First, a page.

The present volume is devoted to the 'Open Rusian-Finish Colloquium on Logic' (ORFIC), held at the Saint-Petersburg State University, on June 14-16, 2012. Among the participants there were such prominent Finish logicians as Jaakko Hintikka, Ilkka Niiniluoto ang Gabriel Sandu. The volume covers the most interesting results recently obtained in different areas of research in logic.
This volume is of interest to everyone, concerned in modern logic.
This article deals with the problem of translations. It covers the history of translation in linguistics and analyzes peculiarities and role of translation in logic. Moreover, the article contains typical examples of embedding operations in terms of dierent logical theories.
In this early paper C. Wright Mills tries to ground the possibility for the study of thinking (including logical) from the perspective of sociology of knowledge. Following G.H. Mead, he shows that thinking is a social process because every thinker converses with his or her audience using the norms of rationality and logicality common to his or her culture. Language serves as a mediator between thinking and social patterns. Proposing to consider the meaning of language as the common social behavior evoked by it, Mills finds a way to combine three levels of analysis: psychological, social and cultural.
The article is devoted to considering the problem of possible worlds in Leibniz. The author shows that the idea of possible worlds is basic in Leibniz’s theory of «the best of all possible worlds» where it is postulated in the metaphysical justification of the divine creation as a free act and in the solution of the theological problem concerning the existence of evil. Also, Leibniz connects this idea with logic which he interprets as a science about all possible worlds. Leibniz's dichotomy between «truths of reason» and «truths of fact» is investigated in the context of necessity and contingency. Logical and moral reasons for God's choice of the best of possible worlds are examined in detail in both early and mature works by Leibniz.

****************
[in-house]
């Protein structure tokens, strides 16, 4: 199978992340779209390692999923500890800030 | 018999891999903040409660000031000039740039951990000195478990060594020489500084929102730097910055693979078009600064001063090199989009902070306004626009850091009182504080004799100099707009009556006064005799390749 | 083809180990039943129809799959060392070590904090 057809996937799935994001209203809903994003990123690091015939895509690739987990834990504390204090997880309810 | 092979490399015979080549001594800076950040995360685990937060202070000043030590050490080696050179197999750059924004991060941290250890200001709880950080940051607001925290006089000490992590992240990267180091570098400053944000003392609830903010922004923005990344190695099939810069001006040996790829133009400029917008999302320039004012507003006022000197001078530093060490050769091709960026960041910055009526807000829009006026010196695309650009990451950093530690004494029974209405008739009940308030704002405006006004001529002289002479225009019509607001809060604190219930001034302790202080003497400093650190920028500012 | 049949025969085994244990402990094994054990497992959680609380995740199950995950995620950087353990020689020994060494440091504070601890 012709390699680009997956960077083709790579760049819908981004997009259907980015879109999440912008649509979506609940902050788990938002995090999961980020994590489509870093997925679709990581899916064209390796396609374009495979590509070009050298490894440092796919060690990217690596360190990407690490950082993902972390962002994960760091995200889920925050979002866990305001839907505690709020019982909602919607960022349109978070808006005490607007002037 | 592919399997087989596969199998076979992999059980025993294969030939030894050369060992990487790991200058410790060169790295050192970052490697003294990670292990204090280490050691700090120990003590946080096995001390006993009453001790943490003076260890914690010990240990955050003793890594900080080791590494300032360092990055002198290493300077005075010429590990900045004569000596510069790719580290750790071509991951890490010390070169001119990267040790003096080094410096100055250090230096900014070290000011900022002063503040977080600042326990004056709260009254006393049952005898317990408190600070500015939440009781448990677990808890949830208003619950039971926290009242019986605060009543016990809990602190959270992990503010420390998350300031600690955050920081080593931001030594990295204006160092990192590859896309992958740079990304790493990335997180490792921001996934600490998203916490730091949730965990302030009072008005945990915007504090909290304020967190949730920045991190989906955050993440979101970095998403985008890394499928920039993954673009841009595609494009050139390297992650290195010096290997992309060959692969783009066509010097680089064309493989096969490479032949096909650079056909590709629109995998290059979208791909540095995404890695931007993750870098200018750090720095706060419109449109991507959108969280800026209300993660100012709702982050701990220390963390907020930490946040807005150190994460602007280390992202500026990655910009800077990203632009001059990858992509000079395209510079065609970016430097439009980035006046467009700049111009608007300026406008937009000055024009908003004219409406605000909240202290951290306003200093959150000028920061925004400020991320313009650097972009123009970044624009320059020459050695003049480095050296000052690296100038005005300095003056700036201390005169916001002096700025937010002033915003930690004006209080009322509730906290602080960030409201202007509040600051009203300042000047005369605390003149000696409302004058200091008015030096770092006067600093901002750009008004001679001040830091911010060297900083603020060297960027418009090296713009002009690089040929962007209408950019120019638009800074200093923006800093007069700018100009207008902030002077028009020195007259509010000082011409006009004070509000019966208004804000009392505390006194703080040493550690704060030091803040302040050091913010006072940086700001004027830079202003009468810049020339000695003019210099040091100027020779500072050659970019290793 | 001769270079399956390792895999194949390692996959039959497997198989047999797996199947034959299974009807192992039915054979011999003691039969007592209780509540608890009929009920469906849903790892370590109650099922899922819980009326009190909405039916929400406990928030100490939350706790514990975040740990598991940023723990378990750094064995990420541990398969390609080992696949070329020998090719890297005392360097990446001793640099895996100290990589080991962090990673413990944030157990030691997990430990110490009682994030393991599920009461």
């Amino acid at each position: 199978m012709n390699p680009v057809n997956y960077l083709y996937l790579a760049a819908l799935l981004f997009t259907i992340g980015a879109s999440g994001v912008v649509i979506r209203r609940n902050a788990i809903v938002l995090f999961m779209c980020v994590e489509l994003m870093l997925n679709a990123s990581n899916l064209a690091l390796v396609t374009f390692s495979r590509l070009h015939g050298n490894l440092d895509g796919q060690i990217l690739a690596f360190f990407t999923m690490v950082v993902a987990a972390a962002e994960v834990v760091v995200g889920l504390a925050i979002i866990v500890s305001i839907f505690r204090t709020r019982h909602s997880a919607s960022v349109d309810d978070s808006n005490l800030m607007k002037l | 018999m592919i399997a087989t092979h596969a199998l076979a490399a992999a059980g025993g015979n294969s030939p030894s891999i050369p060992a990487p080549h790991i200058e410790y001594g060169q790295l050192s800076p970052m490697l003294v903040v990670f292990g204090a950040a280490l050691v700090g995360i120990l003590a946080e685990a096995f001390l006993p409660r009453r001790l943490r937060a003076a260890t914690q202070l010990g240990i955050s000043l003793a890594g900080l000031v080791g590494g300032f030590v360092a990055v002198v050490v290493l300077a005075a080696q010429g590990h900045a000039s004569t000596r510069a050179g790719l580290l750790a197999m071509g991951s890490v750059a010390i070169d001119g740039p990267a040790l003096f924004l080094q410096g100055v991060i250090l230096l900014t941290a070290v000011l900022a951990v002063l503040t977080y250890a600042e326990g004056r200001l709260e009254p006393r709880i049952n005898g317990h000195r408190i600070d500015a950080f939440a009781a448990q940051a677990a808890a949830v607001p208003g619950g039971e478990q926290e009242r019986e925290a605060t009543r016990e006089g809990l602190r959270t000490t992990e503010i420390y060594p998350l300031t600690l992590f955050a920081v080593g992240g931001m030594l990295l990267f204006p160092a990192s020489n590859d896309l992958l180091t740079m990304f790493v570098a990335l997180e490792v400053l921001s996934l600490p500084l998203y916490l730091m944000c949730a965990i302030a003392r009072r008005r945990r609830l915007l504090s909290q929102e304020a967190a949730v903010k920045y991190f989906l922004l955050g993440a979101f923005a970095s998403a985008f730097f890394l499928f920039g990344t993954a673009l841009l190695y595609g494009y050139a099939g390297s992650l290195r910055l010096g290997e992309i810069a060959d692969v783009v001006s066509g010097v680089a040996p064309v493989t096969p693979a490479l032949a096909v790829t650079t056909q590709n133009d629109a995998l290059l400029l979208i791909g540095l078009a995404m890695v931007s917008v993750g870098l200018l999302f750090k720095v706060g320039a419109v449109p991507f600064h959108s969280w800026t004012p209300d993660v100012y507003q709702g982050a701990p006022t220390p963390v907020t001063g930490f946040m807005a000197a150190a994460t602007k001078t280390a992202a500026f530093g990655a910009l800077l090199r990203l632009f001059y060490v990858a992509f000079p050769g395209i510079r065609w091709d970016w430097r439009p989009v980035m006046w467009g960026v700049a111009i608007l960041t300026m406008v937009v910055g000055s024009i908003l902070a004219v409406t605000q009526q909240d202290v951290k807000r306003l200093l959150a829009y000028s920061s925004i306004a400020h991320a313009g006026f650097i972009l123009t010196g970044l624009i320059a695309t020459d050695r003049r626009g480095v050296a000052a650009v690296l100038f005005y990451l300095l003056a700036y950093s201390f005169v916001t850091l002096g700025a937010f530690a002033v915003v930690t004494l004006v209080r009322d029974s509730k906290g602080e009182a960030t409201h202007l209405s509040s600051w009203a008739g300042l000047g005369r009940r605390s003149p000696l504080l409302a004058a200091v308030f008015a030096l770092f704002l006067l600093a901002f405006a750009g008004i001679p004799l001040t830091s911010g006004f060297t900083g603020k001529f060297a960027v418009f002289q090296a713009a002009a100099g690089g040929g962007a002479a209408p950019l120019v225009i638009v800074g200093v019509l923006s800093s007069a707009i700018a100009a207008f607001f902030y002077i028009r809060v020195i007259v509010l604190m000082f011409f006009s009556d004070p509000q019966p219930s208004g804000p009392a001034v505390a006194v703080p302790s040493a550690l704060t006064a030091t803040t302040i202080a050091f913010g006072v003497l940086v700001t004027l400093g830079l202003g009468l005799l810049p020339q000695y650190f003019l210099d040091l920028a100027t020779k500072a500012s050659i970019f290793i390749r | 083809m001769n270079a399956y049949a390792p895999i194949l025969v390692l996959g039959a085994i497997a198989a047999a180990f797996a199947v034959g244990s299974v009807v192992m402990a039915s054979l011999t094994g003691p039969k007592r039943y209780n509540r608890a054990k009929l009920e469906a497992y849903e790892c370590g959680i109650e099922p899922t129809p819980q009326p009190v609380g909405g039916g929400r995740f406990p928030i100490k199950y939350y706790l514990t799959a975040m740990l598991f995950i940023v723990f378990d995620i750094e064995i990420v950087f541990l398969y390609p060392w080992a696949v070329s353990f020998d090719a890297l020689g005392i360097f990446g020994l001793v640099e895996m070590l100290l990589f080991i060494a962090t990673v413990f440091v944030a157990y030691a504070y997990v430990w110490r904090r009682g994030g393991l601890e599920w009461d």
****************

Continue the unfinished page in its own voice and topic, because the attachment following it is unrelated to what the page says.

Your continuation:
This volume contains the proceedings of the Joint Meeting of the Twenty-Third Annual EACSL Conference on Computer Science Logic (CSL) and the Twenty-Ninth Annual ACM/ IEEE Symposium on Logic in Computer Science (LICS). CSL is the annual meeting of the European Association for Computer Science Logic (EACSL) intended for computer scientists whose research activities involve logic, as well as for logicians working on issues significant for computer science. LICS is an annual international forum on theoretical and practical topics in computer science that relate to logic. Every 3--4 years, LICS has been part of the Federated Logic Conference (FLoC). Given that FLoC was to be held as part of the Vienna Summer of Logic (VSL) during July 2014, the organizers of CSL and LICS have chosen to merge the 2014 editions of these meetings into a single event within FLoC and VSL. Thus, in 2014, the joint meeting had one program committee, one program, and one proceedings.
The present manual is written on the basis of the course on inductive logic which is delivered in English to philosophy students of National Research University Higher School of Economics. The manual describes the main approaches to constructing inductive logic; it clarifies its key notions and rules, and it formulates its major problems. This introductory text can be useful for all readers who are interested in contemporary inductive logic.
The paper is devoted to the problem of rehabilitation of metaphysics in the contemporary analytic philosophy. It traces the connection of analytic metaphysics with Aristotelian and Kantian approaches to this subject; it also marks its main features and demonstrates a new understanding of realism in analytic philosophy.